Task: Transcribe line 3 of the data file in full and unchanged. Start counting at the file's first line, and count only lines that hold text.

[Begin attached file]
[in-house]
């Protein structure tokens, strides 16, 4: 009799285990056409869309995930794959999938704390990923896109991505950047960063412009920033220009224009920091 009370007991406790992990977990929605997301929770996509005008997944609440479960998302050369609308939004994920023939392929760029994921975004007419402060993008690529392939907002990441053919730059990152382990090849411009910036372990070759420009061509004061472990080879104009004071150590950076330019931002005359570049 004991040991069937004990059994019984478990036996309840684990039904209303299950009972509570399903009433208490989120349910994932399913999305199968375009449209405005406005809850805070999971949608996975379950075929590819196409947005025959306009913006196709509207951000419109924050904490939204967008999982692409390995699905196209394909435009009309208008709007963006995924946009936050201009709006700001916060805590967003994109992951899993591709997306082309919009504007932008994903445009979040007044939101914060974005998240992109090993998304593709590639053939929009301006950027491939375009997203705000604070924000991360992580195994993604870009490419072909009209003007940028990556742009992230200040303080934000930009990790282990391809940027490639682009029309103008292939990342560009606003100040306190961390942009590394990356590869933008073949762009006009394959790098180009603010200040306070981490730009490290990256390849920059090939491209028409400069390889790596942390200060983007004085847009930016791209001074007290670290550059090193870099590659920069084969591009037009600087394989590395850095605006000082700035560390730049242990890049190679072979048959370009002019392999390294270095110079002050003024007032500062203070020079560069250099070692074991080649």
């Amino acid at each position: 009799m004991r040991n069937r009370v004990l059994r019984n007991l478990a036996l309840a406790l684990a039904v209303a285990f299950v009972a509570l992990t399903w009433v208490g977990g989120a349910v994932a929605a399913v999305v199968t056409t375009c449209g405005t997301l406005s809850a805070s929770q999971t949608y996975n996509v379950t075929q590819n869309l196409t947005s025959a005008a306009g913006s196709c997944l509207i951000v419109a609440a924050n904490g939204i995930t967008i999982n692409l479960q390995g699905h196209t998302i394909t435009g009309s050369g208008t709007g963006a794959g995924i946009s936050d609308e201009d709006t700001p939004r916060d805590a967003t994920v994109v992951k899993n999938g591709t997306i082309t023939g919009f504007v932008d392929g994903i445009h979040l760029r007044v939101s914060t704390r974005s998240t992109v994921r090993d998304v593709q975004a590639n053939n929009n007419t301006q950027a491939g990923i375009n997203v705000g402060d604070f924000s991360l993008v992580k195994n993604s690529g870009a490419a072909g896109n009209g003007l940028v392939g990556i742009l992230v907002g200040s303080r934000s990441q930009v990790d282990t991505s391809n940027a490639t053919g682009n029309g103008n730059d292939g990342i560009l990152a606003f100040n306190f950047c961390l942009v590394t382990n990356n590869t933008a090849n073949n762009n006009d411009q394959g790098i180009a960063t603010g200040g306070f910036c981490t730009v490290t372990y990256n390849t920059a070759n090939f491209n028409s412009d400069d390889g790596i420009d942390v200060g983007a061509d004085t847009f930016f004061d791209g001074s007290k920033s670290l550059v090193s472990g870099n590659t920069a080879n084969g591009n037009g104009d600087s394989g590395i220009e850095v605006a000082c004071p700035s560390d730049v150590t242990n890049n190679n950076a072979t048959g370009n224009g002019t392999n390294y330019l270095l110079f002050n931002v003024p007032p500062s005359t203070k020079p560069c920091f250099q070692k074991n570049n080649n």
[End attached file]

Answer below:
């Amino acid at each position: 009799m004991r040991n069937r009370v004990l059994r019984n007991l478990a036996l309840a406790l684990a039904v209303a285990f299950v009972a509570l992990t399903w009433v208490g977990g989120a349910v994932a929605a399913v999305v199968t056409t375009c449209g405005t997301l406005s809850a805070s929770q999971t949608y996975n996509v379950t075929q590819n869309l196409t947005s025959a005008a306009g913006s196709c997944l509207i951000v419109a609440a924050n904490g939204i995930t967008i999982n692409l479960q390995g699905h196209t998302i394909t435009g009309s050369g208008t709007g963006a794959g995924i946009s936050d609308e201009d709006t700001p939004r916060d805590a967003t994920v994109v992951k899993n999938g591709t997306i082309t023939g919009f504007v932008d392929g994903i445009h979040l760029r007044v939101s914060t704390r974005s998240t992109v994921r090993d998304v593709q975004a590639n053939n929009n007419t301006q950027a491939g990923i375009n997203v705000g402060d604070f924000s991360l993008v992580k195994n993604s690529g870009a490419a072909g896109n009209g003007l940028v392939g990556i742009l992230v907002g200040s303080r934000s990441q930009v990790d282990t991505s391809n940027a490639t053919g682009n029309g103008n730059d292939g990342i560009l990152a606003f100040n306190f950047c961390l942009v590394t382990n990356n590869t933008a090849n073949n762009n006009d411009q394959g790098i180009a960063t603010g200040g306070f910036c981490t730009v490290t372990y990256n390849t920059a070759n090939f491209n028409s412009d400069d390889g790596i420009d942390v200060g983007a061509d004085t847009f930016f004061d791209g001074s007290k920033s670290l550059v090193s472990g870099n590659t920069a080879n084969g591009n037009g104009d600087s394989g590395i220009e850095v605006a000082c004071p700035s560390d730049v150590t242990n890049n190679n950076a072979t048959g370009n224009g002019t392999n390294y330019l270095l110079f002050n931002v003024p007032p500062s005359t203070k020079p560069c920091f250099q070692k074991n570049n080649n």